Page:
- Ask your doctor or nurse before you, or someone you live with, has any vaccinations.
Low Red Blood Cell Count (Anemia)
Your red blood cells are responsible for carrying oxygen to the tissues in your body. When the red cell count is low, you may feel tired or weak. You should let your doctor or nurse know if you experience any shortness of breath, difficulty breathing or pain in your chest. If the count gets too low, you may receive a blood transfusion.
Low Platelet Count (Thrombocytopenia)
Platelets help your blood clot, so when the count is low you are at a higher risk of bleeding. Let your doctor or nurse know if you have any excess bruising or bleeding, including nose bleeds, bleeding gums or blood in your urine or stool. If the platelet count becomes too low, you may receive a transfusion of platelets.
- Do not use a razor (an electric razor is fine).
- Avoid contact sports and activities that can result in injury or bleeding.
- Do not take aspirin (salicylic acid), non-steroidal, anti-inflammatory medications (NSAIDs) such as Motrin®, Aleve®, Advil®, etc. as these can all increase the risk of bleeding. Unless your healthcare team tells you otherwise, you may take acetaminophen (Tylenol).
- Do not floss or use toothpicks and use a soft-bristle toothbrush to brush your teeth.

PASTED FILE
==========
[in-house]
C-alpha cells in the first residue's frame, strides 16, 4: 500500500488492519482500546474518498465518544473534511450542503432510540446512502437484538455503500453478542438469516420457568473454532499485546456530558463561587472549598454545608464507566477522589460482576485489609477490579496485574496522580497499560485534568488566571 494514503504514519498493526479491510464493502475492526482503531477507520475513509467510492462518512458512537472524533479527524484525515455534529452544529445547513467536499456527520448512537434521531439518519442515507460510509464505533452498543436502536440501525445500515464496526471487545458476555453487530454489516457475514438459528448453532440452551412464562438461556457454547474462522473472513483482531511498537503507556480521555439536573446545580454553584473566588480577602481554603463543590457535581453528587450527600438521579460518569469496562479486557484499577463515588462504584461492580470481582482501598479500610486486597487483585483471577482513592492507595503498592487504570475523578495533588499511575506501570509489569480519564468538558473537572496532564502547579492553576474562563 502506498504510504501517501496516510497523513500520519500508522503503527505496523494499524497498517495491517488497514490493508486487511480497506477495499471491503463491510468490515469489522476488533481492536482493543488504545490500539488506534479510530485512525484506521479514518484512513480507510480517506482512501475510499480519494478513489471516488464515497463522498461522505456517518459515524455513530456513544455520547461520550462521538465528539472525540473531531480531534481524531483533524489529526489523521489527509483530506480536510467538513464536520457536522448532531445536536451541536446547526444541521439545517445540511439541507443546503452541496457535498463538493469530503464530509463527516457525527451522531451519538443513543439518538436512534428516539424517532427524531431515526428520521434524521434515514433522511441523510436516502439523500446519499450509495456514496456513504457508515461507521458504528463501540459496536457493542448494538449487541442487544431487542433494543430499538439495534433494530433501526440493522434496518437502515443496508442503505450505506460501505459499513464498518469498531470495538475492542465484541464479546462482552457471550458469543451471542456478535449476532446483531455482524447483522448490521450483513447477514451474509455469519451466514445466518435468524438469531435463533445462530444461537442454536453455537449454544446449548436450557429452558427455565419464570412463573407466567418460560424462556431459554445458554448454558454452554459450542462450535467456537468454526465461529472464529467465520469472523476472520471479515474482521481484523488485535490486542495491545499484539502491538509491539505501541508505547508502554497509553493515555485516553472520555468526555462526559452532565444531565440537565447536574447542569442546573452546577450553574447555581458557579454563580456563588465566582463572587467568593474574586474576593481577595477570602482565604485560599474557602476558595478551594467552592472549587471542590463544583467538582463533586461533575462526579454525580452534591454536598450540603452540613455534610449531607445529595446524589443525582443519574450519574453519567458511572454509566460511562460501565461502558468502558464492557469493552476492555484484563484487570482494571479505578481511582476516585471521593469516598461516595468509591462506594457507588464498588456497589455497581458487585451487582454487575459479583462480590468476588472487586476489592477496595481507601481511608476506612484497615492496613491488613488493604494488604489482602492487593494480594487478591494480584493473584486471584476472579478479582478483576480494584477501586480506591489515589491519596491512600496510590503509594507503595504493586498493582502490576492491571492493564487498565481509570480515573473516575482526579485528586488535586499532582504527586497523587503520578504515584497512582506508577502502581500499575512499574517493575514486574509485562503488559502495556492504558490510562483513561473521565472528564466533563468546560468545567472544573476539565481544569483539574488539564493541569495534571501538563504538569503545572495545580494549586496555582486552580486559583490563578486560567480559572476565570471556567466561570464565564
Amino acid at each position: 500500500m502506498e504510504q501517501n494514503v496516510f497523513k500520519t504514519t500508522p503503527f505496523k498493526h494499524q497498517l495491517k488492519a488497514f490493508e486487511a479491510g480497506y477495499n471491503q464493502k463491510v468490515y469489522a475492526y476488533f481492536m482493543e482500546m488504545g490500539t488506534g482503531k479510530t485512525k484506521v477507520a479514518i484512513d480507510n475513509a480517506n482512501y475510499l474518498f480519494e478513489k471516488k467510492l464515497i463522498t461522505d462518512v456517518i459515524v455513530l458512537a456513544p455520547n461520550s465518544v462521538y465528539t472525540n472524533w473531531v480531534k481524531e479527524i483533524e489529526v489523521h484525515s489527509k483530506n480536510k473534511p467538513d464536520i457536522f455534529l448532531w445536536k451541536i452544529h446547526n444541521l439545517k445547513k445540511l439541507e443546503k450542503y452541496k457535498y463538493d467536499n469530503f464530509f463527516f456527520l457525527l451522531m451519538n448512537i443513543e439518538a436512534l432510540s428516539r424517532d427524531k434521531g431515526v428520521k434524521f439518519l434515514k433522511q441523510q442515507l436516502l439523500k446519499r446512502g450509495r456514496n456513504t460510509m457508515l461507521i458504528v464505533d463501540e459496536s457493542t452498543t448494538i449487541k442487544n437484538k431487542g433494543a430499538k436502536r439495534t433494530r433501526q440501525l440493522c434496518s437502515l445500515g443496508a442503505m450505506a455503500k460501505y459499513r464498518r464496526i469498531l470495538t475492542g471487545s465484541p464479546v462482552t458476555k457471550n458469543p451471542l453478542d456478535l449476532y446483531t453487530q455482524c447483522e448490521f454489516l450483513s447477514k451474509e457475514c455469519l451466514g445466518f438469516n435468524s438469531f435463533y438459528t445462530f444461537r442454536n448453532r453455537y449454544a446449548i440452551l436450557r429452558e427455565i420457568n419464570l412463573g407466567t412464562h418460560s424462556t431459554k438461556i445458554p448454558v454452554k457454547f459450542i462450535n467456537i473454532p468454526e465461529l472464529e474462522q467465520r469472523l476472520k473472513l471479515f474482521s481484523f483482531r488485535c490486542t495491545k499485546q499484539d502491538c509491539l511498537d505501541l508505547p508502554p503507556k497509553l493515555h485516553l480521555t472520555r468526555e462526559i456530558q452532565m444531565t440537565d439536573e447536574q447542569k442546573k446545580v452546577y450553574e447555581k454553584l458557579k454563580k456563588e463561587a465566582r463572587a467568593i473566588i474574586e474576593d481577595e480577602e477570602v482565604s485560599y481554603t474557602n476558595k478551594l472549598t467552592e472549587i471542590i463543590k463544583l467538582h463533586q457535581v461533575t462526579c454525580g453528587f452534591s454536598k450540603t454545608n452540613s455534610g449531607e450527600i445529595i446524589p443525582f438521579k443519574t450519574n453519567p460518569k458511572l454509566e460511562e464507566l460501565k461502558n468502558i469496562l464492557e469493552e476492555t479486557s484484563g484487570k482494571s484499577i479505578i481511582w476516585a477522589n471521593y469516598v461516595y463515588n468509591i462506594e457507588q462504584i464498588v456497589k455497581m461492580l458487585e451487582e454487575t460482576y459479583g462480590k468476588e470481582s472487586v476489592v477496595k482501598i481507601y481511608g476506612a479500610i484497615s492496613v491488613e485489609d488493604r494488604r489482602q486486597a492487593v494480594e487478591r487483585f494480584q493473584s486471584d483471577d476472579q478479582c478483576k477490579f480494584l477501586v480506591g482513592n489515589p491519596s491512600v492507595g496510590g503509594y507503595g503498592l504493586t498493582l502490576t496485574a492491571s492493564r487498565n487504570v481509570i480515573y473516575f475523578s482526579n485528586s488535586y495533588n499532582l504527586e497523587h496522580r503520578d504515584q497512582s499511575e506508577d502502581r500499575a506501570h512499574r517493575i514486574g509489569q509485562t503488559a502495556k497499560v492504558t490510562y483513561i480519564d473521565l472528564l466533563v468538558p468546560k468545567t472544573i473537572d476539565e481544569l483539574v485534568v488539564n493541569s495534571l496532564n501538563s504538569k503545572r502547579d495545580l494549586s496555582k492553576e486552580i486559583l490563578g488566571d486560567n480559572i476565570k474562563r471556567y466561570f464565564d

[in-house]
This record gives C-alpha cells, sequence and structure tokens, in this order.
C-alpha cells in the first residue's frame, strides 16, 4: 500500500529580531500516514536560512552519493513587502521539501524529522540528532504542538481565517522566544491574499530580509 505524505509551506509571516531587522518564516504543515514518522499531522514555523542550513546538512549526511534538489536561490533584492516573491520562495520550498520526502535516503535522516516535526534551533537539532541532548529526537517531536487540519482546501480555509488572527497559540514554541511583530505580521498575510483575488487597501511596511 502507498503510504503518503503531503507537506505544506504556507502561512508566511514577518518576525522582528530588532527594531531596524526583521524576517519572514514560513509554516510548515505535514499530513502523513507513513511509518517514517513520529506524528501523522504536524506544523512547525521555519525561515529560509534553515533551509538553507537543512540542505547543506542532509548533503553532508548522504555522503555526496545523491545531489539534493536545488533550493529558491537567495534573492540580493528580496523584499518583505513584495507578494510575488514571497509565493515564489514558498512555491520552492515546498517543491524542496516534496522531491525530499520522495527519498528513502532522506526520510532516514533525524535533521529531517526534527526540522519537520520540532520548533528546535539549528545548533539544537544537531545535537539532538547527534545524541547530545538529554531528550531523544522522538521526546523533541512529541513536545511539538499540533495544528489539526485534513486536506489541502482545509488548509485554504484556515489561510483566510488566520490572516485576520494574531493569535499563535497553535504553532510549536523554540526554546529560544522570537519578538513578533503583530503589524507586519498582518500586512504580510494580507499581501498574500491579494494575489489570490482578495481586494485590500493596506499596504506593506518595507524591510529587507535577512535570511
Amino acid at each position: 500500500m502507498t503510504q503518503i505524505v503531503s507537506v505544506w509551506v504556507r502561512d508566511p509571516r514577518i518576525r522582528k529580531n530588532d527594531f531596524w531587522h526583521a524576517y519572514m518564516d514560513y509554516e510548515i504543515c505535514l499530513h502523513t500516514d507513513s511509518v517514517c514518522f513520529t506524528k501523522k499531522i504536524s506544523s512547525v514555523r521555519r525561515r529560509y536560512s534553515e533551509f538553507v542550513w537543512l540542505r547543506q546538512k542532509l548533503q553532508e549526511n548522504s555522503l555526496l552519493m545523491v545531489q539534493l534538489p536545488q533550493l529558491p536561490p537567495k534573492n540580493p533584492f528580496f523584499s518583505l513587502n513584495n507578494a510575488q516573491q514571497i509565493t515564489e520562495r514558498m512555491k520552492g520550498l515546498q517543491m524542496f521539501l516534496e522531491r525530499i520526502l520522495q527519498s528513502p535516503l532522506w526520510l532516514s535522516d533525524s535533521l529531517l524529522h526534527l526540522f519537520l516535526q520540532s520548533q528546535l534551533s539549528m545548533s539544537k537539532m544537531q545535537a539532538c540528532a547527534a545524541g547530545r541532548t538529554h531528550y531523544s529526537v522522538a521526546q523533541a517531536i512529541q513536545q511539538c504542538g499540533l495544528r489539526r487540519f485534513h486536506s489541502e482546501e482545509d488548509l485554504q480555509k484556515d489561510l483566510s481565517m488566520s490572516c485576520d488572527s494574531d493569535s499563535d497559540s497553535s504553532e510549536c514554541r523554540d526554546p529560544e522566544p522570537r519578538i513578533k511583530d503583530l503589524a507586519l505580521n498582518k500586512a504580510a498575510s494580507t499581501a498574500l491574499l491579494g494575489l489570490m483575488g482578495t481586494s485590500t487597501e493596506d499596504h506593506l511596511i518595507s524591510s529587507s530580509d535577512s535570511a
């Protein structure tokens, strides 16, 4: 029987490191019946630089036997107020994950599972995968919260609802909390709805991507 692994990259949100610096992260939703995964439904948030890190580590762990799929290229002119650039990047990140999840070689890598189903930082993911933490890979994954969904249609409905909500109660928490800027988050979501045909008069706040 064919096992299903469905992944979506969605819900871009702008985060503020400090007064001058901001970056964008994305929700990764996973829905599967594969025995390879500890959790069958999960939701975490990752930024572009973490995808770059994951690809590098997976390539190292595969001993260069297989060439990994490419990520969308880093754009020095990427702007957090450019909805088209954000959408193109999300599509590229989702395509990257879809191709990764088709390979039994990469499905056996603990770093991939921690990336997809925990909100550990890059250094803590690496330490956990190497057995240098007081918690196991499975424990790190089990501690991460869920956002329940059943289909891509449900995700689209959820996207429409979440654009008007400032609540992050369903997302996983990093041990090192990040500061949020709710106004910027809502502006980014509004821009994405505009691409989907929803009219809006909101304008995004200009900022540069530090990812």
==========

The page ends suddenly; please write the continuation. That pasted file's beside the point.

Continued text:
There is a low risk of developing myelodysplastic syndrome (MDS) and/or acute leukemia due to treatment with this medication, which can occur many years after treatment.
Infusion-Related Side Effects
The rituximab infusion can cause a reaction that may lead to difficulty breathing, itching, facial swelling, chills, fever, low blood pressure, nausea and vomiting. You will receive Tylenol and diphenhydramine prior to the rituximab infusion to help prevent these reactions. Reactions are most common during the first rituximab infusion. Notify your doctor or nurse if you have any changes in how you are feeling during the infusions.
Stevens Johnson Syndrome and Other Serious Skin Reactions
Stevens Johnson Syndrome is a rare, but serious, allergic reaction that affects the skin and mucous membranes. It typically starts as a rash or painful blisters, and can progress to serious damage to the skin, and in some cases, death. Other serious skin reactions have also been reported after treatment with this medication. It is important that you report any rash or other skin changes or discomfort to your healthcare providers immediately.
Fatigue is very common during cancer treatment and is an overwhelming feeling of exhaustion that is not usually relieved by rest. While on cancer treatment, and for a period after, you may need to adjust your schedule to manage fatigue. Plan times to rest during the day and conserve energy for more important activities. Exercise can help combat fatigue; a simple daily walk with a friend can help. Talk to your healthcare team for helpful tips on dealing with this side effect.
Exposure of an unborn child to this medication could cause birth defects, so you should not become pregnant or father a child while on this medication. Effective birth control is necessary during treatment and for at least 12 months after treatment. Even if your menstrual cycle stops or you believe you are not producing sperm, you could still be fertile and conceive. You should not breastfeed while receiving this medication.